Antibody response to full-length VAR2CSA in children from Ngali II and Ntouessong villages in the center region of Cameroon.

Belanquale Claude Asaba
Microbiology, Parasitology, Hematology and infectious diseases, University of Yaounde 1
June, 2018


Pregnant women are more susceptible to malaria than their non-pregnant counterparts. When P. falciparum infect pregnant women, it evades splenic clearance, by sequestrating in the placenta, causing placental malaria which has several adverse outcomes to both the mother and her foetus. P. falciparum infected Red blood cells in pregnant women, express an antigen called VAR2CSA, which is known as the unique var gene, that mediates binding of infected Red Blood cells (IRBC) to Chondroitin Sulphate A(CSA) at the level of the placenta syncytiotrophoblast. Pregnant women exposed to malaria produce antibodies to VAR2CSA and high levels of antibodies to VAR2CSA are associated with better pregnancy outcomes. This suggests that immunity to VAR2CSA could be protective against placental malaria. The VAR2CSA based vaccine, is the main candidate vaccine to prevent placental malaria. Studies have shown that antibodies to VAR2CSA are present in children. Acquired from their mother or which they produce later in life. If a VAR2CSA vaccine is to be given in children, when antibody levels are high, it may be neutralized. The exact time when maternally transferred antibodies to VAR2CSA markedly decline in infants, and the magnitude of antibody response to VAR2CSA in children later in life, is not clearly known.
Our general objective was to evaluate the antibody response to full-length VAR2CSA in children from Ngali II and Ntouessong villages in the center region of Cameroon. Specifically 1) To determine when maternal IgG to full-length VAR2CSA markedly decline in neonates. 2) To determine the magnitude of antibody response to full-length VAR2CSA in children aged 2-15 years. 3) To determine the influence of maternal placental malaria status and parity on the antibody levels to full-length VAR2CSA in neonates.
Our study was designed as part of a cohort study in Cameroonian children earlier enrolled in a previous study, investigating the influence of Intermittent Preventive Treatment (IPT) with Sulfadoxine Pyrimithemine (SP) on malaria in pregnancy (IPT study) between 2008 and 2013. Another group of children aged 2-15 years, enrolled in 2017. Some pregnant women were diagnosed with malaria and placental malaria confirmed by microscopy of peripheral blood and placental impression smears and histology respectively. Neonates of these women were screened for malaria during monthly visits, using thin and thick films. The MagPix Multiplex Analyte Platform (MAP) assay by the Luminex® Corporation was used to measure antibody levels to the P.f. antigens FCR3 FV2 and FV2 3D7.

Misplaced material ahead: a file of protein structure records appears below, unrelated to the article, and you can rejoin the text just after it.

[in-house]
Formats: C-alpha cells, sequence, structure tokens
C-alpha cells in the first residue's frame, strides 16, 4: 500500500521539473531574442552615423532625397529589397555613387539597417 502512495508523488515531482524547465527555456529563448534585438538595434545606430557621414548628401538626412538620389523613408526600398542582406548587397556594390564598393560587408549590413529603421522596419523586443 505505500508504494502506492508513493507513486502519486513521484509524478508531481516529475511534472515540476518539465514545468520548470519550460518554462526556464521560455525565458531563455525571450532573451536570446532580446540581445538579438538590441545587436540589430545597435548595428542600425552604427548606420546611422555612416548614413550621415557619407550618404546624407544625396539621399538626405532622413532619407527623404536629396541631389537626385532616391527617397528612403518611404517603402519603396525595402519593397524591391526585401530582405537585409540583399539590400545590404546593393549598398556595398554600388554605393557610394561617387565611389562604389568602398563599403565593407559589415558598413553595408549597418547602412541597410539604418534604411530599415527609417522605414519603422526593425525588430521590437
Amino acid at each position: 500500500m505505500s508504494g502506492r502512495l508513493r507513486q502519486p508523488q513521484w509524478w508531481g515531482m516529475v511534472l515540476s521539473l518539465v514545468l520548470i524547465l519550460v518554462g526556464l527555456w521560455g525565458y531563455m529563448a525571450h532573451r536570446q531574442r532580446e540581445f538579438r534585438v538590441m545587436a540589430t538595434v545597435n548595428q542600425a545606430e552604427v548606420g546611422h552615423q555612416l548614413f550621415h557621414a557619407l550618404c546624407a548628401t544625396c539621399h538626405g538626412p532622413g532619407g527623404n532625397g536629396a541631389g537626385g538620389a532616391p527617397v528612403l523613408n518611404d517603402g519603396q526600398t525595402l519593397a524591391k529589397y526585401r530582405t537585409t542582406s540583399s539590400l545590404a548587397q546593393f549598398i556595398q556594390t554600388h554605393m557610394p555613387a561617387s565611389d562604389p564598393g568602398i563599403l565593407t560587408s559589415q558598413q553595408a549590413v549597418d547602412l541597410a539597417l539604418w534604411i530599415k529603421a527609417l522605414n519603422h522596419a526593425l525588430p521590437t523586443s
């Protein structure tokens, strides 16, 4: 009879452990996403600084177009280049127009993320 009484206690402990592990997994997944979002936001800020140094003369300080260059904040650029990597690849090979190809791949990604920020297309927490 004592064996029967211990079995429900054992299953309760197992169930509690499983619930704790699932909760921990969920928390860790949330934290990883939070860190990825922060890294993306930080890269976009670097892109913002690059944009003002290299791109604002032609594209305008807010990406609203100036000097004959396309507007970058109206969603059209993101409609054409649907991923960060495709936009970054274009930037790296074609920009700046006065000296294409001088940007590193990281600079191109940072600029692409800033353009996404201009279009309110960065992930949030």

In this study, were 49 neonates with monthly visits from birth till one year. And 30 children aged 2-15 years. Antibody levels to full-length VAR2CSA, declined successively from birth till 5 months. There was a significant difference in antibody levels between visits (P<0.0001).
The thirty children, were divided into two age groups. Children less than or 5 years and those greater than 5 years. The magnitude of antibody response was weak with only 1 out of the 30 children (3%) expressing antibodies to VAR2CSA.
Forty-nine mothers of the neonates were included in this study. Twelve were primigravidae and 37 multigravidae. Twenty-five (51%) were diagnosed with pregnancy associated malaria with 6 (12%) of them diagnosed with placental malaria. Primigravidae were significantly most affected with PAM and placental malaria (P<0.0001). Antibody levels were non significantly higher in neonates of mothers who were positive for pregnancy associated malaria compared to those of neonates, whose mothers did not have malaria. Neonates of multigravidae, had non significantly higher antibody levels compared to those of primigravidae.
Conclusion and recommendations: We concluded that, maternally transferred antibodies (IgG) to full-length VAR2CSA in neonates decline markedly at 5 months of age. The magnitude of antibody response to full-length VAR2CSA in children aged 2-15 years is weak. Mothers’ pregnancy associated malaria status and parity influence the level of antibodies in neonates. We humbly recommend to the ministry of health, together with the scientific community, to carry-out a study in a larger scale to have a better understanding on the kinetics and dynamics of the antibodies to VAR2CSA in children.